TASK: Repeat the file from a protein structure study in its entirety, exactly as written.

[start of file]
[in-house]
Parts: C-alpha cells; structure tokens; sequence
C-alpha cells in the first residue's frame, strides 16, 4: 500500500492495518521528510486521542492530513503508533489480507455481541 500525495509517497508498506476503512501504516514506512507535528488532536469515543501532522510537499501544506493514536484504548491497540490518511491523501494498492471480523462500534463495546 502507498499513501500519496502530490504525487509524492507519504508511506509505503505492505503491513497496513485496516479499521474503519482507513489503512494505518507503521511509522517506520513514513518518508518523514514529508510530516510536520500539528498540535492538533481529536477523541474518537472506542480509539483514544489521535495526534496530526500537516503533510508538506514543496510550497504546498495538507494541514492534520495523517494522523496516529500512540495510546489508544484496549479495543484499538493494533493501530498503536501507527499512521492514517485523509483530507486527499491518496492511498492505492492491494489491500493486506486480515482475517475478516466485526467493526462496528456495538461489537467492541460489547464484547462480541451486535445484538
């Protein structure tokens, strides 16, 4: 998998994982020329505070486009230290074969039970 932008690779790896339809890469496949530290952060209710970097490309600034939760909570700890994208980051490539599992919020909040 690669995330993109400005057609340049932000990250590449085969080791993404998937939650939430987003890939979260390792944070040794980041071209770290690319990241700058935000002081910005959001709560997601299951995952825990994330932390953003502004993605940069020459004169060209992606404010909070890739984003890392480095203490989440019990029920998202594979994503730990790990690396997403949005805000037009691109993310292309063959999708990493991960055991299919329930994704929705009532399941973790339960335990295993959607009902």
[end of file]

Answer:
[in-house]
Parts: C-alpha cells; structure tokens; sequence
C-alpha cells in the first residue's frame, strides 16, 4: 500500500492495518521528510486521542492530513503508533489480507455481541 500525495509517497508498506476503512501504516514506512507535528488532536469515543501532522510537499501544506493514536484504548491497540490518511491523501494498492471480523462500534463495546 502507498499513501500519496502530490504525487509524492507519504508511506509505503505492505503491513497496513485496516479499521474503519482507513489503512494505518507503521511509522517506520513514513518518508518523514514529508510530516510536520500539528498540535492538533481529536477523541474518537472506542480509539483514544489521535495526534496530526500537516503533510508538506514543496510550497504546498495538507494541514492534520495523517494522523496516529500512540495510546489508544484496549479495543484499538493494533493501530498503536501507527499512521492514517485523509483530507486527499491518496492511498492505492492491494489491500493486506486480515482475517475478516466485526467493526462496528456495538461489537467492541460489547464484547462480541451486535445484538
């Protein structure tokens, strides 16, 4: 998998994982020329505070486009230290074969039970 932008690779790896339809890469496949530290952060209710970097490309600034939760909570700890994208980051490539599992919020909040 690669995330993109400005057609340049932000990250590449085969080791993404998937939650939430987003890939979260390792944070040794980041071209770290690319990241700058935000002081910005959001709560997601299951995952825990994330932390953003502004993605940069020459004169060209992606404010909070890739984003890392480095203490989440019990029920998202594979994503730990790990690396997403949005805000037009691109993310292309063959999708990493991960055991299919329930994704929705009532399941973790339960335990295993959607009902």